I don't know what the "best" unit of stability would be for all cases, or if one even exists, but it seems like any system that reduces stability measurement to a simple ratio of CP-CG over either length or diameter, while ignoring the other measurement, is probably over-simplifying things and won't work well for unusually long, short, skinny or fat rockets. Most likely a "universal" unit for stability would have to consider BOTH length and diameter (or "girth", if you prefer :eyeroll
, not just one or the other.
I wasn't clear but I'm saying diameter is a subtraction, not an addition -- although probably not true for all cases. A wider rocket is more sensitive to imperfections of build so maybe in some cases there really is a need for increased margin, but more often not. Say you have 2 rockets that are both 30" long and have a 3" stability margin. I haven't said anything about diameter yet. If one is 1.5", making the margin 2 calibers, and the other is 3" diameter, so only 1 cal., is the latter less stable? It might or might not be but I'd definitely feel better calling the stability margins the same (3" or 1/10 of L) and saying the needed margin is different than saying they actually have different margins (2 vs. 1). But, whatever works. I'm not saying using an equation for needed stability margin that comes up with a negative number for saucers is actually "correct" either, it would be a correction for calculated vs. actual CP, but if everyone did that long enough I bet some would argue until they're blue in the face that saucers are fine with a negative stability margin. As it is, the idea of calibers of stability has been around so long that some seem to confuse the words with the actual things.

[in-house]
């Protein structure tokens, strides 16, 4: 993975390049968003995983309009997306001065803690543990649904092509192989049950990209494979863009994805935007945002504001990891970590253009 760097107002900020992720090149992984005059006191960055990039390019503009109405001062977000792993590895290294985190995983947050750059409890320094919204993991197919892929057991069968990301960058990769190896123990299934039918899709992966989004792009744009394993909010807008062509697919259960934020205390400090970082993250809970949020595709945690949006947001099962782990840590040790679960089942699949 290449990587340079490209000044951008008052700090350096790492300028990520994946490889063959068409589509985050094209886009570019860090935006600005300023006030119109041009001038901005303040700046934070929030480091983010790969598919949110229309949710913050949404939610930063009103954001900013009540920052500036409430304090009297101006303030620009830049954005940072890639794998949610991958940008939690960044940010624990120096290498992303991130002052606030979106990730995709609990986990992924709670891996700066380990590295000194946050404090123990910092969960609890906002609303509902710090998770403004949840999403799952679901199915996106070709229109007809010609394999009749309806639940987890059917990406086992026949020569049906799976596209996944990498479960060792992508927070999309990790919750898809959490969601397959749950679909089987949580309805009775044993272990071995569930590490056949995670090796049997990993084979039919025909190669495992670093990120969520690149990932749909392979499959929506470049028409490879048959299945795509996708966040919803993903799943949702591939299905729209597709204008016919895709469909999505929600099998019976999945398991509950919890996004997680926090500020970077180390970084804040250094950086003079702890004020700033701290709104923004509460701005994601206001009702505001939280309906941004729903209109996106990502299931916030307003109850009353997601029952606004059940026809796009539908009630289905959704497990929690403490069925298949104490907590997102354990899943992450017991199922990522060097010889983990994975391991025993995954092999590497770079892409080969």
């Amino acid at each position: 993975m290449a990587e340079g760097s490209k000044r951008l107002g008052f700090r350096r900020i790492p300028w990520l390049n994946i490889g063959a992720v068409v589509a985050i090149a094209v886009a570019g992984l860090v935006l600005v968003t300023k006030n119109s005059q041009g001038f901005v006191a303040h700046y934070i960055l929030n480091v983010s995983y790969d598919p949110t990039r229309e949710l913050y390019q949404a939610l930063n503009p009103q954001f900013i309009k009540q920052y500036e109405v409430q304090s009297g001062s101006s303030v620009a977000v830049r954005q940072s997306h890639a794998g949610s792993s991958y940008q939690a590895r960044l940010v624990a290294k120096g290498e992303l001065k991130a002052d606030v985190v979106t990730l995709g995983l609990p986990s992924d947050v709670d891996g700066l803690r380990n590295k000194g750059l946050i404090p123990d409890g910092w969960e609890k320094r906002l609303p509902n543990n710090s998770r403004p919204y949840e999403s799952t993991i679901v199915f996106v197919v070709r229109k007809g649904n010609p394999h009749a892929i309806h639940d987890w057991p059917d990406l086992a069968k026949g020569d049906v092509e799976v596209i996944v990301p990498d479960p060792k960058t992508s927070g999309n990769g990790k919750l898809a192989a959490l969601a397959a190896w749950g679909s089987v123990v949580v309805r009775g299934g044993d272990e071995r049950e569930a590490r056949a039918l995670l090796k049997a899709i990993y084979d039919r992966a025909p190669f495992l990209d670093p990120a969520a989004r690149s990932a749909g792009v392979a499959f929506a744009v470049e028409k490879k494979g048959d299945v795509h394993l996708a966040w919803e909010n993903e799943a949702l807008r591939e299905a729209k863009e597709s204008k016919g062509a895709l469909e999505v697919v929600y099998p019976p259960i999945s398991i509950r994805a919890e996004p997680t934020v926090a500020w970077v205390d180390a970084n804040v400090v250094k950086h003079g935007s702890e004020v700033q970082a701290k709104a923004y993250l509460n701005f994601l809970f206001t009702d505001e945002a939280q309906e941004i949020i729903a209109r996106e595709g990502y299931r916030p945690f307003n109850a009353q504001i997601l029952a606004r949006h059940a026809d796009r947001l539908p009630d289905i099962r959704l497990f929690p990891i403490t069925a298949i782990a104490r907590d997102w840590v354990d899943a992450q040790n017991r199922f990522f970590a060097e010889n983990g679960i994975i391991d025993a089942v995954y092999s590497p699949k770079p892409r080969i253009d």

There some rockets that need special explanation of the aerodynamics to explain why they are stable, but typical short and stubby rockets just don't seem to be among them, to me. They still need a positive stability margin, just small in caliber units, because they're large caliber! In many cases, the margin as a proportion of length
, is as large or larger than long and skinny rockets. If the CP calculations were just wrong in ignoring a large base drag, these rockets could fly with a negative margin (in that calculation) and that they definitely can't do. One thing is short rockets usually have their CG and CP closer to the center of their length, while some long rockets have the CP just forward of the fins. As the angle of attack increases, the CP moves towards the center of the airframe tube, because straight tube is insignificant at zero and low AoA. With OR, check it with Tools>Component Analysis. For a Big Daddy at .276 cal. stability, worst case was -.086 cal. at 55 degrees. There are some long rockets you can't make it much past 10 degrees before the large margin goes negative.